Simon Burge, Partner and head of the Family Team at Blake Morgan was recently quoted in The Telegraph’s article exploring “Why men are more likely to think about divorce than women”.
Simon was invited to comment on the findings of a survey published by Relate, a charity that provides relationship counselling services. This survey, which polled 2,033 adults, found that nearly a fifth of those in relationships have thought about the prospect of divorce or separation in 2023. Most interesting is that 25% of men said they had thought about this, compared to just 14% of woman who were asked the same question.
Based on these findings, one would expect that men are more likely to be the instigator of divorce proceedings. However, divorce data published by the Office for National Statistics found that amongst opposite-sex couples, women were the petitioners in an overwhelming 63.1% of cases.
Simon commented on the conflicting data and said the number of men “idly filling in an online survey” is not necessarily indicative of the number of men who apply for divorce.
It is one thing to answer an anonymous survey whilst day-dreaming about life with someone new (typical male behaviour) and quite another to sit down with a professional, bare one's heart and soul and admit to failure (women tend to be better at doing this).
It is an old saying that men tend to bury their heads in the sand, but when it comes to relationships this has a lot of truth in it. Whilst men may feel unfulfilled or discontent within their marriages, they rarely do anything about it unless they meet someone else who can offer them what they think is a better alternative.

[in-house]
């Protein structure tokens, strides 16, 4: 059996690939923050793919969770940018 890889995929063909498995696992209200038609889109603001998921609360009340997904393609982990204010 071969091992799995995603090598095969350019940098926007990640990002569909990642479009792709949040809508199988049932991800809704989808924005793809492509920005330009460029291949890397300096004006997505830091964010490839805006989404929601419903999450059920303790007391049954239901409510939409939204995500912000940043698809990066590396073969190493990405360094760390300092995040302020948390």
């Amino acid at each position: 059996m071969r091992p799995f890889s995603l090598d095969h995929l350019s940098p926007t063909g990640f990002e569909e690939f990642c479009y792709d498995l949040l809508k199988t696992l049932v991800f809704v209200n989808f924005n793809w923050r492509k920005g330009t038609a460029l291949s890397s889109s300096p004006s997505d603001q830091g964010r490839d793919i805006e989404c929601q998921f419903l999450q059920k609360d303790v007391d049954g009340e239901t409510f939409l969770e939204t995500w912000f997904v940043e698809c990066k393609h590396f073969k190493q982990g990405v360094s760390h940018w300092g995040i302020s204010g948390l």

“By contrast, women are better at facing up to the problems in their relationships and taking steps to address the situation, even if that means starting the process that leads up to the end of the marriage.
“So whilst a man might idly fill in an online survey and fantasise about moving on, it is usually the woman who makes up her mind (often in the context of a New Year’s resolution) to do something about it.”
Therefore, whilst men are more likely to contemplate divorce and starting a new life, the figures suggest that women are more likely to act on their thoughts of discontent and book a confidential appointment with a solicitor to seek advice about the divorce process and their legal rights in the marriage.
Divorce in 2023
Perhaps men’s alleged lack of action will be less relevant in the future since the passing of no-fault divorce back in April 2022. This allows separating couples to proceed with the divorce as joint applicants and encourages a more conciliatory approach than the old divorce system often termed the “blame game”.
Whether initiated by men or women, family lawyers are ready for a divorce surge in the early months of 2023. The surge is suspected to be caused by the financial stress and burden of the cost of living crisis and the emotional stress and pressures associated with the festive period.
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